Looking for a pattern that will go well with multi-color yarn

i have yarn that i got from a friend that's very nice. it's a multi-color yarn that was hand-dyed. i want to make a scarf out of it. i found a pattern that i liked, so when i knitted about 2 inches, the pattern was there, but it was covered up by the busy-ness of the randomized color patterns.

can anyone recommend any patterns that would go well with yarn that has no distinct color patterns that's NOT a simple knit-knit-knit all the way til the end? any suggestions would be great. thanks.

the attached picture is what i have so far. I'll probably rip it apart and make something else. you can see the change in color with no recognizable pattern, and the knitted pattern is kinda hard to see with all the color. not sure if the picture shows that well.

Image icon photo.JPG427.06 KB


MMario's picture

You could do a 2 x 1 rib (Multiple of 3 stitches + 2)

- RS rows k2, p1, repeat across, end k2
ws rows k3; *(p2, k1) repeat from * across - knit last 3

or a very simple lace (multiple of 3 stitches +2)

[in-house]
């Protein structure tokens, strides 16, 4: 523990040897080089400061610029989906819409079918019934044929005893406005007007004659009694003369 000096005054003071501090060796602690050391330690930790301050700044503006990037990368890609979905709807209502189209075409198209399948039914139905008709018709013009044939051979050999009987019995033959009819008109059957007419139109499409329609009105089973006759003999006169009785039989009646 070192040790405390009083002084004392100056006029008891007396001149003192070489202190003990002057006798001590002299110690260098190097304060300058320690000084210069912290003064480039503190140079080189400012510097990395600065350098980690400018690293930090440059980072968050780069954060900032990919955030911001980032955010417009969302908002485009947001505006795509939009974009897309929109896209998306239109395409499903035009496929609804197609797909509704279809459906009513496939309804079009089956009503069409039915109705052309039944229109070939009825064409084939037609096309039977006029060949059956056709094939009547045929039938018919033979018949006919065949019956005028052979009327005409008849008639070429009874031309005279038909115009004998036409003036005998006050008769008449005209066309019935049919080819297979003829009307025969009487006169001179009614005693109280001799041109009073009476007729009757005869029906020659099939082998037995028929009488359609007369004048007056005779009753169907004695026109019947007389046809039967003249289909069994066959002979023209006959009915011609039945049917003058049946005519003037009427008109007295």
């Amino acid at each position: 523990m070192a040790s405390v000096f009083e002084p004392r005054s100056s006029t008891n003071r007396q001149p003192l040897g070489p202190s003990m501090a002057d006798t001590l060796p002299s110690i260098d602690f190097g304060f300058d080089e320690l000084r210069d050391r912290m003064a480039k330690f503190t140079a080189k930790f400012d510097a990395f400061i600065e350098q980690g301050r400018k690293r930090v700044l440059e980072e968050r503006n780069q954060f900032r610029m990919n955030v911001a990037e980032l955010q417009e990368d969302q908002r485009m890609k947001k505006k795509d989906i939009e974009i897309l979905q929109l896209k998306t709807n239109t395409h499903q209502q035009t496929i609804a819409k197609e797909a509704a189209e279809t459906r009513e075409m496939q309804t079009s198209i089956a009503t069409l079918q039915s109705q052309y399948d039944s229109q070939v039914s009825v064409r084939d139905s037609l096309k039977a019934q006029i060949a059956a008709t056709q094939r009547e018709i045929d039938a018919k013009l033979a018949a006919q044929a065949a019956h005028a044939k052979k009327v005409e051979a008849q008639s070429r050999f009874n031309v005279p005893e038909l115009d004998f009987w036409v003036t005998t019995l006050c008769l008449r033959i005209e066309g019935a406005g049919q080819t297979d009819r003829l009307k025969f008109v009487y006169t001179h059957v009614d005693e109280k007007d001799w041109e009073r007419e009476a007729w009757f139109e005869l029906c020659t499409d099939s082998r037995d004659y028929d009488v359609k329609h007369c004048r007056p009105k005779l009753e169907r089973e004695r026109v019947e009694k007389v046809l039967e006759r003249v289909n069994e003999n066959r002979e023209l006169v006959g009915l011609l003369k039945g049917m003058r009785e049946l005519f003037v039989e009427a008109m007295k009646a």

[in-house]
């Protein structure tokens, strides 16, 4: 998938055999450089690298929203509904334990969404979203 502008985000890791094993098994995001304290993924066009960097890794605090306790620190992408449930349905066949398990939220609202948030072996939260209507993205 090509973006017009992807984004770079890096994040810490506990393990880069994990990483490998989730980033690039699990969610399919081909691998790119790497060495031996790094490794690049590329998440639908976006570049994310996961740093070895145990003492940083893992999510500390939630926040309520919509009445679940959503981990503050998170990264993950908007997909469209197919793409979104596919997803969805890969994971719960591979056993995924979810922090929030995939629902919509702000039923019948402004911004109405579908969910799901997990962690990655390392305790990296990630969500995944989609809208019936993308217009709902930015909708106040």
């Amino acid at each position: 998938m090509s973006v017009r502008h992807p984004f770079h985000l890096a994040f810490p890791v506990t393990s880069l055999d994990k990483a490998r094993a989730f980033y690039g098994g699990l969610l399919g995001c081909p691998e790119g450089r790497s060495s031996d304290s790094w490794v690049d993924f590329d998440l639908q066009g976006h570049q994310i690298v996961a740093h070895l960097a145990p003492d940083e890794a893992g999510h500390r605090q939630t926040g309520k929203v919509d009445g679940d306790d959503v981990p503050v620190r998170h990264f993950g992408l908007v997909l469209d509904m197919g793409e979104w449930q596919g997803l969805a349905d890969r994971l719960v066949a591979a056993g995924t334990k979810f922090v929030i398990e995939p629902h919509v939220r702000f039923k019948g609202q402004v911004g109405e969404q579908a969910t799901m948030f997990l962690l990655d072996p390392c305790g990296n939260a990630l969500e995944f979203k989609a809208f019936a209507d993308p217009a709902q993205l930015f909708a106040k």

EVERY row = k2, * (YO, k2tog, k1) ; repeat from * across

Either should give you some texture that will stand up to the colour changes.

MMario - I'm not divorced from reality - we're having a trial separation

OneNightStans's picture

any recommended cast on method?

MMario's picture

Whatever you like. I use a cabled knit cast on almost exclusively.

oh - something I forgot - always good to start with 4 to six rows of plain garter to reduce curling.

MMario - I'm not divorced from reality - we're having a trial separation

Hi, Stan,

I have two recommendations for this lovely yarn. Is there some silk or mohair in this yarn?

1. Plain garter stitch on the bias on large needles cast on length wise. If you want more interest and technical challenge try a picot cast on and cast off edge treatment.

2. Cast on the width you want, and work short rows without wrapping, advancing 2-4 stitches with each turn. You'll end up with alternating pie shaped wedges with lines of eyelets between them, on a scarf that undulates. Slip the 1st stitch of each row for a very attractive chain like selvedge. Cast off at your desired length. I have seen and done this, and don't know a printed pattern source, but I think this will accent the color changes, be reversible, and have a unique outline.